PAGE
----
2008 improvements not nearly enough

By coaching UNLV to its best record since 2003, Mike Sanford appears to have guaranteed his return for a fifth season.

But neither he nor athletic director Mike Hamrick will be satisfied with going 5-7 again, even if the Rebels’ record this season marks a three-win improvement over each of the previous four seasons.

UNLV needs a breakthrough season next year if it is to become a viable football program anytime soon. The last-minute defeats must turn into victories, and the losses to bottom-rung teams must be eliminated.

The Rebels’ season-ending 42-21 loss to lowly San Diego State on Saturday made it clear that Sanford must confront major issues if he is to turn things around.

The first step needs to be fixing a defense that ranked 103rd nationally in total yards, 99th in scoring and 111th against the run.

UNLV gave up more than 200 yards rushing seven times. The Rebels’ pass rush — expected to be a strong suit — never materialized. The secondary was beaten deep time and again.

The coaches have moved quickly to address the secondary, receiving commitments from two junior college players and a high school defensive back.

That’s a start.

But it’s important, especially with eight starters returning, to look at the big picture.

UNLV was supposed to be aggressive under first-year defensive coordinator Dennis Therrell. It wasn’t. The unit often reacted instead of acted.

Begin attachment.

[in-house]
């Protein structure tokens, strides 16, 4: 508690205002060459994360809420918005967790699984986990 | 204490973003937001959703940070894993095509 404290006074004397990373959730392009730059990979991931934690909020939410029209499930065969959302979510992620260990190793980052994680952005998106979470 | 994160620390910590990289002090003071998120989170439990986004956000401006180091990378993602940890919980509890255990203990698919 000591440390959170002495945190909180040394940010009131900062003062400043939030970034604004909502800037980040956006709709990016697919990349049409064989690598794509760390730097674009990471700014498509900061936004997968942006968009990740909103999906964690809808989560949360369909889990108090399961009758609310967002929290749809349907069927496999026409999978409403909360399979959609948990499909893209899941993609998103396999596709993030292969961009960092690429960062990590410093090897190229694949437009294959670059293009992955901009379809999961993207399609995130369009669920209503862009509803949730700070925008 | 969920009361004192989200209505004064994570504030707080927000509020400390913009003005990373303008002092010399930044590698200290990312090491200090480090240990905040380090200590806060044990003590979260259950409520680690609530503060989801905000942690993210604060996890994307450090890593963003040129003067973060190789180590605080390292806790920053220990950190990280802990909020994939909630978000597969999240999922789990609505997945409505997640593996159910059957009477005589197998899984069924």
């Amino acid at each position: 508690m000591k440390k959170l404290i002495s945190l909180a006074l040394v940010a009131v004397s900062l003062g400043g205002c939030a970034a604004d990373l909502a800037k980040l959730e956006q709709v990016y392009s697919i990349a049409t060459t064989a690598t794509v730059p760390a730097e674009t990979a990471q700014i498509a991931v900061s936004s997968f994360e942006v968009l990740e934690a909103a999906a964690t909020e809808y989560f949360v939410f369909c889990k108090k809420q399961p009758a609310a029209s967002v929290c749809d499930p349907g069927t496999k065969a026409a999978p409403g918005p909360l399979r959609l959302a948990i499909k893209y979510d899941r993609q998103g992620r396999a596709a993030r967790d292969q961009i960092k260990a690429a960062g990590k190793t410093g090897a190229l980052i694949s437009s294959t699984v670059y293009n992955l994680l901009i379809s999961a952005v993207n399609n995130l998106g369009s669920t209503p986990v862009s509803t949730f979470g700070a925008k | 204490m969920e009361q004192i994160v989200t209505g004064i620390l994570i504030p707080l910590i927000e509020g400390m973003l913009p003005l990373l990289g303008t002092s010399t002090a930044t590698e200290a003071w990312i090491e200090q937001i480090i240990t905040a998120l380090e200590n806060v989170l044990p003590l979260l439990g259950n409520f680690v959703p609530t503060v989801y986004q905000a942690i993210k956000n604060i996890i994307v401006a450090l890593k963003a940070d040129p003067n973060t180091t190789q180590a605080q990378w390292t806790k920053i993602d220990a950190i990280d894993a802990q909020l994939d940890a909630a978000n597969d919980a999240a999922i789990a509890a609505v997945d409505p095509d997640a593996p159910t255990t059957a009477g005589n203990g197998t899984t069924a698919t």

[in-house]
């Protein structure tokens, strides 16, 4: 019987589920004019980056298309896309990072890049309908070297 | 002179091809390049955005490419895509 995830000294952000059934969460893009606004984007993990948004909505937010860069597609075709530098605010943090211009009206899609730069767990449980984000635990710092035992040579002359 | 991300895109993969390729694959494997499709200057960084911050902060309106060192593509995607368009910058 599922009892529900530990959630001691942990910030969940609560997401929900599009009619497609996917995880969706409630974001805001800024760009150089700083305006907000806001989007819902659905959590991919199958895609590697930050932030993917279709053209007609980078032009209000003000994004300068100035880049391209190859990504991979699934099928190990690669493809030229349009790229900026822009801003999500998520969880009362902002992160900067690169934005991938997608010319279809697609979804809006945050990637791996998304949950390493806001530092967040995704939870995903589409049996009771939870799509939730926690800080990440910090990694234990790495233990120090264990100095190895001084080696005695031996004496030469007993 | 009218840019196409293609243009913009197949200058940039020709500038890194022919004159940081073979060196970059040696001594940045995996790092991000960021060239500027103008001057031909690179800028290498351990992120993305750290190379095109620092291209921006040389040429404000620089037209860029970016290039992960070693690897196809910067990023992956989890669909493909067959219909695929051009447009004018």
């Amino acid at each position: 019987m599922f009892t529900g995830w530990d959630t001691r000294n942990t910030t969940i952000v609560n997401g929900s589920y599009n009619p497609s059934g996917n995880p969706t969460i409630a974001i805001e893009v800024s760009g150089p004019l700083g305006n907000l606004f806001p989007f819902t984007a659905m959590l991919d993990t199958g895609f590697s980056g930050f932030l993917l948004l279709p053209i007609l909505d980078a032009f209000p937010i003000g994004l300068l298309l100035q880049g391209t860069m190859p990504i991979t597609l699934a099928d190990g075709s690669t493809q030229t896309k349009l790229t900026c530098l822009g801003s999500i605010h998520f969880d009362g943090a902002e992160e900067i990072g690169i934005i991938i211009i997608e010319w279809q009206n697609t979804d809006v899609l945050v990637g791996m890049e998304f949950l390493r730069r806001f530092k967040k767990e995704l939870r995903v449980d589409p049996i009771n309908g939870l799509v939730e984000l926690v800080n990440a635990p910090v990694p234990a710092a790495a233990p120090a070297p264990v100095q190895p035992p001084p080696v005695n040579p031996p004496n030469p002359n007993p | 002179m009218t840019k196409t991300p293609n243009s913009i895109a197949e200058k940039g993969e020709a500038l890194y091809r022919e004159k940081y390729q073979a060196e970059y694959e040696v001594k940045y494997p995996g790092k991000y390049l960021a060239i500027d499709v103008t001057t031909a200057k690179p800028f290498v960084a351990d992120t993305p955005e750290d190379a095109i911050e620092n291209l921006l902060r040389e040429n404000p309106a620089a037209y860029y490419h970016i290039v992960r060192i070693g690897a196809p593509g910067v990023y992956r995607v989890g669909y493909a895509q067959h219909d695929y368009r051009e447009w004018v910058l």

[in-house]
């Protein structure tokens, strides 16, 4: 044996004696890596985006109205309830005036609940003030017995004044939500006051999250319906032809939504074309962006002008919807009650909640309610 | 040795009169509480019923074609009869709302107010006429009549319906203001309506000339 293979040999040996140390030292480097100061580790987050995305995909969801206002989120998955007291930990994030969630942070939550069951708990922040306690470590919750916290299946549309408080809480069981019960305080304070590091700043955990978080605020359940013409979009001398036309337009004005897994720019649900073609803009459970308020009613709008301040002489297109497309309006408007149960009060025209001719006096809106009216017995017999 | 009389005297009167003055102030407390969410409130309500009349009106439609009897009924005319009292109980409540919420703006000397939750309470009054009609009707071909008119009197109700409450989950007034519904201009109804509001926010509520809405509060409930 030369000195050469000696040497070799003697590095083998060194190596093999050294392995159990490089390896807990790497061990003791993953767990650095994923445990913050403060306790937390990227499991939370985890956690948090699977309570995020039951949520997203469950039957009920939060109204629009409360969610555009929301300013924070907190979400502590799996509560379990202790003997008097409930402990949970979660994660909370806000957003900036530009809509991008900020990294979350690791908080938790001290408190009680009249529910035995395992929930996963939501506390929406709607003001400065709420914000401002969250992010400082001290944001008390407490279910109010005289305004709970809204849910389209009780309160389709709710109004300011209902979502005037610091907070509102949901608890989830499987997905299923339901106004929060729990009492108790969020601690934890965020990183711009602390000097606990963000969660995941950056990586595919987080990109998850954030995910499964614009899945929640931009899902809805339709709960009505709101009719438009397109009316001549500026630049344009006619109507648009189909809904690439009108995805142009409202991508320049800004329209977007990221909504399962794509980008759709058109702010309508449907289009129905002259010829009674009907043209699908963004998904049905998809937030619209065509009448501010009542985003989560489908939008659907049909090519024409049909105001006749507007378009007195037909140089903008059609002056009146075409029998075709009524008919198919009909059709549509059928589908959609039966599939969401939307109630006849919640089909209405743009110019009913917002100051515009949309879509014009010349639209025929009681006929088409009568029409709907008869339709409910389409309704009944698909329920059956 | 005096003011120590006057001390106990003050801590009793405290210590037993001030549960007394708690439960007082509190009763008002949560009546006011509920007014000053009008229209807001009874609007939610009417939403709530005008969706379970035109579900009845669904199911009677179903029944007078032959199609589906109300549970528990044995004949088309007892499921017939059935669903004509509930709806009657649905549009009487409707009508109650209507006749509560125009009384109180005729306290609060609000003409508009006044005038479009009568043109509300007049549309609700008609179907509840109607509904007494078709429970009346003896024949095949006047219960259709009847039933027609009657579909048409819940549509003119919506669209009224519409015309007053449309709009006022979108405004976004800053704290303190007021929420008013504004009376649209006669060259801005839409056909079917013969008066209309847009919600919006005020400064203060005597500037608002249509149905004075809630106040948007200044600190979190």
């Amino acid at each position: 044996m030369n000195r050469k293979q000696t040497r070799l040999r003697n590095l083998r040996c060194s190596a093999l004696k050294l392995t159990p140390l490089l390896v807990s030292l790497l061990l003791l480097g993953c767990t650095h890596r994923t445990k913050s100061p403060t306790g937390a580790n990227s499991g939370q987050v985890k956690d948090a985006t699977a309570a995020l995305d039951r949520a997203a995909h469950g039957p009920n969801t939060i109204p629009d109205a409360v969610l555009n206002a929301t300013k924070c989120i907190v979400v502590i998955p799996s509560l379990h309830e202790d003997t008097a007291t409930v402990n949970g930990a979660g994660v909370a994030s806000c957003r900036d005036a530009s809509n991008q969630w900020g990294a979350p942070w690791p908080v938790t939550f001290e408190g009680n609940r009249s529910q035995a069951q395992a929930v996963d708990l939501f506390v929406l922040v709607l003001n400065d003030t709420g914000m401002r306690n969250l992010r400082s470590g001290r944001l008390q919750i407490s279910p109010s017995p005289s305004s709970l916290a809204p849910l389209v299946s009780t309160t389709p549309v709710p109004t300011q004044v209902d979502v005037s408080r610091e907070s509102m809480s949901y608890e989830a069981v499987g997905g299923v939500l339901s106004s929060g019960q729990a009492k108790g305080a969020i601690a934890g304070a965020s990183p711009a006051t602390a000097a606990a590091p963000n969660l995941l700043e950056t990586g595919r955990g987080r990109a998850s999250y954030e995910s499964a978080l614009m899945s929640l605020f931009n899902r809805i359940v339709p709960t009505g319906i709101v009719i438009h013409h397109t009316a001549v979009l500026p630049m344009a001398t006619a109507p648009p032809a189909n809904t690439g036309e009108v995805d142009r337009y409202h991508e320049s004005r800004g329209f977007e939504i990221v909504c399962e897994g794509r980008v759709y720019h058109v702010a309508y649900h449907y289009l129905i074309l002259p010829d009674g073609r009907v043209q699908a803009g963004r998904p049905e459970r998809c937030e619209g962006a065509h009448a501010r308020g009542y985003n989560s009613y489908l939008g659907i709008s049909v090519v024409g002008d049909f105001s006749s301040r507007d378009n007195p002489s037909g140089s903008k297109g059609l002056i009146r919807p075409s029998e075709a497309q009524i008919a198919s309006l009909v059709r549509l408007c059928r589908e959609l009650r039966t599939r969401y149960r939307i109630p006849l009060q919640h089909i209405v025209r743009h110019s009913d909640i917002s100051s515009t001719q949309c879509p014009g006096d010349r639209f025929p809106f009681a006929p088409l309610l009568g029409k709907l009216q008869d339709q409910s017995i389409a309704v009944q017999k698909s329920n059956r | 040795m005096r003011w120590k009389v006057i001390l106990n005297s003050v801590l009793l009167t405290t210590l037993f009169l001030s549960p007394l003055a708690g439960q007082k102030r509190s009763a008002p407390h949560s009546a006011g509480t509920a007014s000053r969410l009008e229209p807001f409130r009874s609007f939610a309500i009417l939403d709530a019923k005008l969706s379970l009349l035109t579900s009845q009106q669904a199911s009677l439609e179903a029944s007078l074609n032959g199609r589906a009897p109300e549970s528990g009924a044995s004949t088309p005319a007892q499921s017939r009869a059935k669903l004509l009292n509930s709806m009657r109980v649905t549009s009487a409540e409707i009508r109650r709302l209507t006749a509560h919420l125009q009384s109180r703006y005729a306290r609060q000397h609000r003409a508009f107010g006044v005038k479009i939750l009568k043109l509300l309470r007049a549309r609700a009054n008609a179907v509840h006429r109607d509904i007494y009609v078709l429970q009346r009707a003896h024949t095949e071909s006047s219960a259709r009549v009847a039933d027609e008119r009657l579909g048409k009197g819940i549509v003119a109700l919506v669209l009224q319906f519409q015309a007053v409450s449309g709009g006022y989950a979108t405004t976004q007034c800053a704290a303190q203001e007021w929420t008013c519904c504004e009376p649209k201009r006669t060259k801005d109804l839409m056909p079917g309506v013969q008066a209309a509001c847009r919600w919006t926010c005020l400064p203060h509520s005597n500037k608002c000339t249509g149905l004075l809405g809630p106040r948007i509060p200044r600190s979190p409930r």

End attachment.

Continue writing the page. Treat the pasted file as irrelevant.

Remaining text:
And the Rebels seldom made the necessary adjustments.

They didn’t force UNR quarterback Colin Kaepernick (240 yards rushing) inside on option runs, didn’t take chances on Colorado State’s 80-yard winning drive and didn’t make San Diego State (316 yards passing) beat them on the ground.

But moving another assistant into the defensive coordinator’s spot isn’t the answer. Players would have to learn another new system. They would be better off with a second season in a familiar scheme.

Instead, to make meaningful change, UNLV needs to be bold. Sanford was aggressive two years ago in hiring former Miami quarterbacks coach Todd Berry as offensive coordinator.

It might be worth gauging Rocky Long’s interest in overseeing the Rebels’ defense. The defensive guru won at tradition-starved New Mexico before resigning as Lobos head coach last week. Long might come only if he thinks he eventually has a shot at becoming head coach, but no one knows for sure without calling him — even if it means Hamrick picking up the phone.

Sanford isn’t tipping his hand, saying last week that he wouldn’t make changes to assuage the public, that they must “be to improve the football program.”

He’s right, but the defense doesn’t improve without significant changes.

Sanford’s second major issue is who replaces senior tailback Frank Summers, who was under-used the second half of the season but still was a valuable part of the team’s improvement.

The San Diego State game showed freshman C.J. Cox isn’t ready to step in as the lead running back. The Rebels addressed the position by receiving a commitment Monday night from three-star prospect Bradley Randle.

Cox showed promise when teamed with Summers, so maybe a 1-2 combination of Cox and Randle will give UNLV a solid running game.

Without a difference maker at tailback, too much pressure will fall on quarterback Omar Clayton. Summers at least made defenses think about the run game, which helped Clayton establish himself as a impressive quarterback.

Sanford has major decisions to make over the next few months that will have a direct impact on next season and beyond.

His UNLV coaching career depends on it.

Contact reporter Mark Anderson at manderson@reviewjournal.com or 702-387-2914.

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